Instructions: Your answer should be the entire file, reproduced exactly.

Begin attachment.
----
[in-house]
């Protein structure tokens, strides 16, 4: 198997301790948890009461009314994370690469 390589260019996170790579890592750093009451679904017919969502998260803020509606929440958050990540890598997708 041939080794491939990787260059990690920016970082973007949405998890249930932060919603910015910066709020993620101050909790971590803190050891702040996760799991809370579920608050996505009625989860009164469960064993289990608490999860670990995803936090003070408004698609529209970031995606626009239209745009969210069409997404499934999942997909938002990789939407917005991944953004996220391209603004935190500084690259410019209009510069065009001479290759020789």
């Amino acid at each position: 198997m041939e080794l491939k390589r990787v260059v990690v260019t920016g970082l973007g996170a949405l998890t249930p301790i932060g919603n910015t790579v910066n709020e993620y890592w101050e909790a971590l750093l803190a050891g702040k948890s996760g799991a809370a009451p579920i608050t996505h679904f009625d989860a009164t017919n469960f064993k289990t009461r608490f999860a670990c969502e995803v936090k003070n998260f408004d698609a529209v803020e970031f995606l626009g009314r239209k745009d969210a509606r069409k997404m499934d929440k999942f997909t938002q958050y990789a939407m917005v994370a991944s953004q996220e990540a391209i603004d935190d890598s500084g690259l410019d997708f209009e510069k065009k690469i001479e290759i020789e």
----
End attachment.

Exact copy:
[in-house]
């Protein structure tokens, strides 16, 4: 198997301790948890009461009314994370690469 390589260019996170790579890592750093009451679904017919969502998260803020509606929440958050990540890598997708 041939080794491939990787260059990690920016970082973007949405998890249930932060919603910015910066709020993620101050909790971590803190050891702040996760799991809370579920608050996505009625989860009164469960064993289990608490999860670990995803936090003070408004698609529209970031995606626009239209745009969210069409997404499934999942997909938002990789939407917005991944953004996220391209603004935190500084690259410019209009510069065009001479290759020789």
């Amino acid at each position: 198997m041939e080794l491939k390589r990787v260059v990690v260019t920016g970082l973007g996170a949405l998890t249930p301790i932060g919603n910015t790579v910066n709020e993620y890592w101050e909790a971590l750093l803190a050891g702040k948890s996760g799991a809370a009451p579920i608050t996505h679904f009625d989860a009164t017919n469960f064993k289990t009461r608490f999860a670990c969502e995803v936090k003070n998260f408004d698609a529209v803020e970031f995606l626009g009314r239209k745009d969210a509606r069409k997404m499934d929440k999942f997909t938002q958050y990789a939407m917005v994370a991944s953004q996220e990540a391209i603004d935190d890598s500084g690259l410019d997708f209009e510069k065009k690469i001479e290759i020789e």